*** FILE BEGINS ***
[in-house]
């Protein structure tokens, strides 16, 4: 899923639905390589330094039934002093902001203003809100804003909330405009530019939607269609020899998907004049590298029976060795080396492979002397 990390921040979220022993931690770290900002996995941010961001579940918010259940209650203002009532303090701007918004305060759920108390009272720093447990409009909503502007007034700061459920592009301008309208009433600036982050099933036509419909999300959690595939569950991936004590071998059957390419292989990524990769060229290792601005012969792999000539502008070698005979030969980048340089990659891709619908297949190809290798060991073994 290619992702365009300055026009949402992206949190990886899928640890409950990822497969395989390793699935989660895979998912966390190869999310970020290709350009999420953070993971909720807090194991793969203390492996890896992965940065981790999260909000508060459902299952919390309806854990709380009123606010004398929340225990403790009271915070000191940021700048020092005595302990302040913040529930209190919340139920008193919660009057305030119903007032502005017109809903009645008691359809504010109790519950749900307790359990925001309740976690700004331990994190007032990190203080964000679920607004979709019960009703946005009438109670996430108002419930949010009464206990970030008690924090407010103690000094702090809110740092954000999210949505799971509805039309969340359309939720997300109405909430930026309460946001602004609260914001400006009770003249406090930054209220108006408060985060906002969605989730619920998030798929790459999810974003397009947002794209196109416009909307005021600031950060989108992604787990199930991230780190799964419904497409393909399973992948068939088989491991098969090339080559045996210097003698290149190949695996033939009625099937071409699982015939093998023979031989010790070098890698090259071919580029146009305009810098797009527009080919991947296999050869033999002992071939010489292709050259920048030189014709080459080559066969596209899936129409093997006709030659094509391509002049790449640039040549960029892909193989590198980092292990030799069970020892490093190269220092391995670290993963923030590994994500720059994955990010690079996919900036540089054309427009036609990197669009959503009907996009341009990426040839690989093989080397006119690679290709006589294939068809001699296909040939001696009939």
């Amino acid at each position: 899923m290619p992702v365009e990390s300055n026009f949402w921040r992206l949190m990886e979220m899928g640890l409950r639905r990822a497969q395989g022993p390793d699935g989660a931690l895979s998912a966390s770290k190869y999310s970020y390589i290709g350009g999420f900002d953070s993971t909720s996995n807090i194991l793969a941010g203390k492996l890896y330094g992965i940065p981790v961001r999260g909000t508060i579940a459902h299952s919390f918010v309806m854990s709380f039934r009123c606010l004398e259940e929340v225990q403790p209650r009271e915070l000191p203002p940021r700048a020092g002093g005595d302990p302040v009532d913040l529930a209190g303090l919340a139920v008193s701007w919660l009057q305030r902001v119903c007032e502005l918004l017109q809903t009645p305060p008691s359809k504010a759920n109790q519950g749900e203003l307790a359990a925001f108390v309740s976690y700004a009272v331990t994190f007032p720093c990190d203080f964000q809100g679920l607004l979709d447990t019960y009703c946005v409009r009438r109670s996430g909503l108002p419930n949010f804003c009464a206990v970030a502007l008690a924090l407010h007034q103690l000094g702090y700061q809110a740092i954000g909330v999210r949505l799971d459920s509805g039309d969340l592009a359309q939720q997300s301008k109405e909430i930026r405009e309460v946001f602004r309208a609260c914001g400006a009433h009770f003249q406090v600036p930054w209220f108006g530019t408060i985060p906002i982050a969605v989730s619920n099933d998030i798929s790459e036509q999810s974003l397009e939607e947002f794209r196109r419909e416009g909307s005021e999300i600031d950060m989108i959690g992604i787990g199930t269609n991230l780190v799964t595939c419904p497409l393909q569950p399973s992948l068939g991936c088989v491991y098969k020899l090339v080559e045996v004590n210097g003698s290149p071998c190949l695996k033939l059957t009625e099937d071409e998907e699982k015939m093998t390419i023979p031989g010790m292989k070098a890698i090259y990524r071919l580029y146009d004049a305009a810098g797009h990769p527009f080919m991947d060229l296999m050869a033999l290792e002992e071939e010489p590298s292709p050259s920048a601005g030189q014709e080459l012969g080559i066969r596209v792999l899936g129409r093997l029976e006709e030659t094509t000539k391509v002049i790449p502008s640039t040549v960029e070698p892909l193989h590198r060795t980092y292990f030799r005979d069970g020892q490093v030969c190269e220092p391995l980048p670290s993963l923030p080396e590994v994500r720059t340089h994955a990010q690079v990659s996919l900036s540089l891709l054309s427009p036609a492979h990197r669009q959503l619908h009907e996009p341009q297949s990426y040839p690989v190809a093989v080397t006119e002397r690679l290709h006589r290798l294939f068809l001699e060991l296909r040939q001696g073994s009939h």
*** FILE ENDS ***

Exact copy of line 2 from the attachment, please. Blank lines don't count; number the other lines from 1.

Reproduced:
């Protein structure tokens, strides 16, 4: 899923639905390589330094039934002093902001203003809100804003909330405009530019939607269609020899998907004049590298029976060795080396492979002397 990390921040979220022993931690770290900002996995941010961001579940918010259940209650203002009532303090701007918004305060759920108390009272720093447990409009909503502007007034700061459920592009301008309208009433600036982050099933036509419909999300959690595939569950991936004590071998059957390419292989990524990769060229290792601005012969792999000539502008070698005979030969980048340089990659891709619908297949190809290798060991073994 290619992702365009300055026009949402992206949190990886899928640890409950990822497969395989390793699935989660895979998912966390190869999310970020290709350009999420953070993971909720807090194991793969203390492996890896992965940065981790999260909000508060459902299952919390309806854990709380009123606010004398929340225990403790009271915070000191940021700048020092005595302990302040913040529930209190919340139920008193919660009057305030119903007032502005017109809903009645008691359809504010109790519950749900307790359990925001309740976690700004331990994190007032990190203080964000679920607004979709019960009703946005009438109670996430108002419930949010009464206990970030008690924090407010103690000094702090809110740092954000999210949505799971509805039309969340359309939720997300109405909430930026309460946001602004609260914001400006009770003249406090930054209220108006408060985060906002969605989730619920998030798929790459999810974003397009947002794209196109416009909307005021600031950060989108992604787990199930991230780190799964419904497409393909399973992948068939088989491991098969090339080559045996210097003698290149190949695996033939009625099937071409699982015939093998023979031989010790070098890698090259071919580029146009305009810098797009527009080919991947296999050869033999002992071939010489292709050259920048030189014709080459080559066969596209899936129409093997006709030659094509391509002049790449640039040549960029892909193989590198980092292990030799069970020892490093190269220092391995670290993963923030590994994500720059994955990010690079996919900036540089054309427009036609990197669009959503009907996009341009990426040839690989093989080397006119690679290709006589294939068809001699296909040939001696009939």